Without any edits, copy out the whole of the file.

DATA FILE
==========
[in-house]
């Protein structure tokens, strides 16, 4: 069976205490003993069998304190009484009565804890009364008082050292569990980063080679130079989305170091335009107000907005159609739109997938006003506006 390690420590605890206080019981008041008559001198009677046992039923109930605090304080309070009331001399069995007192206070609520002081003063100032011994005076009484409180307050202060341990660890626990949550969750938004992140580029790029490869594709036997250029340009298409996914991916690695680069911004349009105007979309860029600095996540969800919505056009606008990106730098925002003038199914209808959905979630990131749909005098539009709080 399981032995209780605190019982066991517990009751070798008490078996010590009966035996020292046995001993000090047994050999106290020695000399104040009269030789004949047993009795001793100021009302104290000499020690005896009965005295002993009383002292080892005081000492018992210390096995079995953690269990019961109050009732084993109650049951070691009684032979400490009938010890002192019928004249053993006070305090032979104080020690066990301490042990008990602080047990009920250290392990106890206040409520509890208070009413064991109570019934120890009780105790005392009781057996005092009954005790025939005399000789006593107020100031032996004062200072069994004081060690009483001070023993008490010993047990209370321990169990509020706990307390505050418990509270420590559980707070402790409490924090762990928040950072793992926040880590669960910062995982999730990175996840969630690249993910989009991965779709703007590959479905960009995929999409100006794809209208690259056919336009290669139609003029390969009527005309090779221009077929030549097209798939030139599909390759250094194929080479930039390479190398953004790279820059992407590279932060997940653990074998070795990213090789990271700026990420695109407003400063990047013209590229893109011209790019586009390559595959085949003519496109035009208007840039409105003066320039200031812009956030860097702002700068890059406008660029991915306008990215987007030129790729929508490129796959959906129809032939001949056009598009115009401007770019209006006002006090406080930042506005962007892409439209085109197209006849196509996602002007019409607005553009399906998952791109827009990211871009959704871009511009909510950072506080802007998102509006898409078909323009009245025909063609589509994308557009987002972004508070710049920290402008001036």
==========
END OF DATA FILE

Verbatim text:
[in-house]
């Protein structure tokens, strides 16, 4: 069976205490003993069998304190009484009565804890009364008082050292569990980063080679130079989305170091335009107000907005159609739109997938006003506006 390690420590605890206080019981008041008559001198009677046992039923109930605090304080309070009331001399069995007192206070609520002081003063100032011994005076009484409180307050202060341990660890626990949550969750938004992140580029790029490869594709036997250029340009298409996914991916690695680069911004349009105007979309860029600095996540969800919505056009606008990106730098925002003038199914209808959905979630990131749909005098539009709080 399981032995209780605190019982066991517990009751070798008490078996010590009966035996020292046995001993000090047994050999106290020695000399104040009269030789004949047993009795001793100021009302104290000499020690005896009965005295002993009383002292080892005081000492018992210390096995079995953690269990019961109050009732084993109650049951070691009684032979400490009938010890002192019928004249053993006070305090032979104080020690066990301490042990008990602080047990009920250290392990106890206040409520509890208070009413064991109570019934120890009780105790005392009781057996005092009954005790025939005399000789006593107020100031032996004062200072069994004081060690009483001070023993008490010993047990209370321990169990509020706990307390505050418990509270420590559980707070402790409490924090762990928040950072793992926040880590669960910062995982999730990175996840969630690249993910989009991965779709703007590959479905960009995929999409100006794809209208690259056919336009290669139609003029390969009527005309090779221009077929030549097209798939030139599909390759250094194929080479930039390479190398953004790279820059992407590279932060997940653990074998070795990213090789990271700026990420695109407003400063990047013209590229893109011209790019586009390559595959085949003519496109035009208007840039409105003066320039200031812009956030860097702002700068890059406008660029991915306008990215987007030129790729929508490129796959959906129809032939001949056009598009115009401007770019209006006002006090406080930042506005962007892409439209085109197209006849196509996602002007019409607005553009399906998952791109827009990211871009959704871009511009909510950072506080802007998102509006898409078909323009009245025909063609589509994308557009987002972004508070710049920290402008001036």